Published in: GIA Reader, Vol 23, No 1 (Winter 2012)
F. Javier Torres, John McGuirk, Edwin Torres, Carlton Turner, Consuella Brown
There is no doubt that the face of art and culture in the United States is changing. For grantmakers in art and culture, the question then becomes, as posed by Holly Sidford in Fusing Arts, Culture and Social Change, “whether cultural philanthropy will change with it.” The National Center for Responsive Philanthropy (NCRP) commissioned Sidford’s report as part of their mission to conduct research and advocate for policies that encourage all foundations to address inequality affirmatively and expand opportunities for disadvantaged people. As Sidford says, “This report is a call for funders to reflect on their policies and practices in light of demographic, aesthetic and economic trends. It is also an invitation to engage in a fresh field-wide conversation about the purpose and relevance of philanthropy in the arts today.”
In this collective essay, the five of us accepted this opportunity as a charge. Because we are a group of grantmakers with varying experience in the field, working for various types and sizes of foundations across the country, from urban to rural communities, we knew we would have different perspectives and welcomed the opportunity to exchange diverse points of view. What we present here is a chance to revisit questions and challenges that our sector has faced for generations. As difficult as these questions are for some members of our community to hear again, this NCRP report demonstrates that it is our responsibility as a sector to remind ourselves that real change takes time.
In her report, Sidford provides us with what she calls “a funding typology and pathways to change” for arts and culture grantmakers to consider. The typology includes five pathways: sustaining the canons, nurturing the new, arts education, art-based community development, and art-based economic development. These tools can be used as we evaluate the type of funding we provide to our communities, the impact of our grants, and whether the ultimate beneficiaries of our philanthropy include those communities we say we serve in our mission statements.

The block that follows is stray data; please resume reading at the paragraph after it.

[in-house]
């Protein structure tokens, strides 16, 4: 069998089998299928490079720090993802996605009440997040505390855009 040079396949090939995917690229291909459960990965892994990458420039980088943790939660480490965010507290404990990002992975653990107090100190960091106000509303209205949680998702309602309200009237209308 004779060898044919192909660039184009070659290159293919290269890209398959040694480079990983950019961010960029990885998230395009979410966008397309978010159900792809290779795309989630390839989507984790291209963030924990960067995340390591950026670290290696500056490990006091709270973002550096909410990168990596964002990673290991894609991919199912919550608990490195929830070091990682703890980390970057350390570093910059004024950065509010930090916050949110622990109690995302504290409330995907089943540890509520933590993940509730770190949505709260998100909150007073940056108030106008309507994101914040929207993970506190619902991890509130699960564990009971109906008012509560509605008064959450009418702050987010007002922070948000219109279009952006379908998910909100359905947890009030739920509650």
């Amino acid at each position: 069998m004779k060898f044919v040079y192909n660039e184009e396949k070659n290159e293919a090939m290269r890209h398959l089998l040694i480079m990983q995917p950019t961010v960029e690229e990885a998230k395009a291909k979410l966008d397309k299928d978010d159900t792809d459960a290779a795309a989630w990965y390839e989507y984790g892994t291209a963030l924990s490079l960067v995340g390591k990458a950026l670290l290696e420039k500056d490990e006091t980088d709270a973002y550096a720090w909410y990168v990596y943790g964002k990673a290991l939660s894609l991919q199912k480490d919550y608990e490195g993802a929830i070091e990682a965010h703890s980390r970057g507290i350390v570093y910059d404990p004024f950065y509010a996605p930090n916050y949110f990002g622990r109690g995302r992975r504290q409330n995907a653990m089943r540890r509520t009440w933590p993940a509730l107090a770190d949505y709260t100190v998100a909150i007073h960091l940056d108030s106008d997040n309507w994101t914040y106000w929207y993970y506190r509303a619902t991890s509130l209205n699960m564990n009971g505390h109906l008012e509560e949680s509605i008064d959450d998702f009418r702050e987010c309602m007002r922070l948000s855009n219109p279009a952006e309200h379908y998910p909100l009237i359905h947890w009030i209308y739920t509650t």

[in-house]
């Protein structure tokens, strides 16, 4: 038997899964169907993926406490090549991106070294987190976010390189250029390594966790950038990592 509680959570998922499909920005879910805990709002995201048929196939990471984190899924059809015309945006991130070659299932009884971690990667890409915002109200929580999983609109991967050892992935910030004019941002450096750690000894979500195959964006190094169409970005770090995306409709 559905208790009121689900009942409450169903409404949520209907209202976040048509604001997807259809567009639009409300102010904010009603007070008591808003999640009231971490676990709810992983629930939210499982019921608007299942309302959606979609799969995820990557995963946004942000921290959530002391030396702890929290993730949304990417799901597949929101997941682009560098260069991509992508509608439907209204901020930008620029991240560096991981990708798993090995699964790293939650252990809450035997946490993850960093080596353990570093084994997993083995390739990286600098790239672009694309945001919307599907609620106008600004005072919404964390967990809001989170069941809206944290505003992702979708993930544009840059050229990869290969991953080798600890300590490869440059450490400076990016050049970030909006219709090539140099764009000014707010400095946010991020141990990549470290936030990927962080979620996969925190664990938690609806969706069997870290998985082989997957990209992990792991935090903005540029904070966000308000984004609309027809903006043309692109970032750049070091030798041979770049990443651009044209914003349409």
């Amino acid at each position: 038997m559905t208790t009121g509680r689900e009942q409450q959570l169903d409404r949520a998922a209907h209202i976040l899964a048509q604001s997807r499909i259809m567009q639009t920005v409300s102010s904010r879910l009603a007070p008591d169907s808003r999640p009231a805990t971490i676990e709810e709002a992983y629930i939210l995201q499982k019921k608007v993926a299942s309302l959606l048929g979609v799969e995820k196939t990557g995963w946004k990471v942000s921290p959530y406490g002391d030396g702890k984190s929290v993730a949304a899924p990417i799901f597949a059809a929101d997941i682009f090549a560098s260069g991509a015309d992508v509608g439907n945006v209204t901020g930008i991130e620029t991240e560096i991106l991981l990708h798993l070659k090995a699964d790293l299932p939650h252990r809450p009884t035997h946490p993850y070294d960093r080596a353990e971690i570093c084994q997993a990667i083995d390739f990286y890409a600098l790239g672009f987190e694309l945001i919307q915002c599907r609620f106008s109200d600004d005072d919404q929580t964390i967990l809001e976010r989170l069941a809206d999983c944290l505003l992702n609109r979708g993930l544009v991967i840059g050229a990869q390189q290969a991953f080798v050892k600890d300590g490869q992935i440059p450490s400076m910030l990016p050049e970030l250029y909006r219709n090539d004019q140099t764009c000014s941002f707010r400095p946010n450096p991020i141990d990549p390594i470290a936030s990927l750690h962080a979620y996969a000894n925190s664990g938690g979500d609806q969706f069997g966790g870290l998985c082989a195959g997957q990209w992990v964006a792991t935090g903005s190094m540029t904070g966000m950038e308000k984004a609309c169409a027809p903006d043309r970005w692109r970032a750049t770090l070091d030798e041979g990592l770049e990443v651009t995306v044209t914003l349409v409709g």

In discussing and writing our reflections for this article, we found ourselves asking more questions, reframing the typology, and digging deep into examples of programs and philanthropic organizations that are leading the way toward a more equitable cultural philanthropic community. We began to see that advancing equity in cultural philanthropy means being responsive to community change, being self-reflective and eager to learn as grantmakers, practicing transparency, and acting as community partners interested in making a difference, not just in giving away money.
In this collective essay, we offer our reflections, questions, critiques, and lessons learned in the spirit of encouraging a fresh and respectful fieldwide discussion of advancing equity in cultural grantmaking. Some of us offer new ways to reframe the typology and pathways presented in Sidford’s report, as we seek to broaden and deepen the discussion. Others are sharing what they have learned through examples of successful grantmaking that advances fairness, racial equity, and social justice. All of us hope the points presented here will lead to new reflections and questions to advance positive change and ensure that cultural philanthropy remains current and effective.
F. Javier Torres, senior program officer, The Boston Foundation
Rethinking the Typology and Pathways to Change
John McGuirk, program director, performing arts program, The William and Flora Hewlett Foundation
When NCRP released Fusing Arts, Culture and Social Change by Holly Sidford at the Grantmakers in the Arts conference in San Francisco in October 2011, the report immediately sparked discussion among arts funders across the United States. In November and December, GIA developed its Online Forum on Equity in Arts Funding to present reflections and comments on the report and provide a public space for debate and exchanging views. For decades, funders have had conversations about equity, but a new energy and commitment to this topic are revealing successful practices and new ideas to minimize disparities in accessible and relevant arts opportunities for all Americans.
A healthy arts and culture ecosystem includes large-budget and small-budget organizations, those working in urban and rural settings, those representing diverse cultural traditions and emerging artistic expressions. In an effort to synthesize the discussions and blogs over the past three months, we have reframed some of the funding typology and added new questions to the pathways to change to be as inclusive and accessible as possible.
Pathway 1: Sustaining Diverse Traditions
Philanthropic focus: Preserving, presenting, interpreting, and building audiences for important works from multiple traditions, and the institutions and buildings that house such work.
Questions that lead to increased equity:
- What are the demographics of our communities and how are they changing, including race/ethnicity, age, income, and education levels? Who participates in the arts?
- How are the cultural needs of our community evolving as a result of these trends? Are our grantmaking practices inclusive, responsive, and relevant?
- Are we supporting organizations representing multiple traditions, such as Native American, African American, Asian American, Latin American, and European?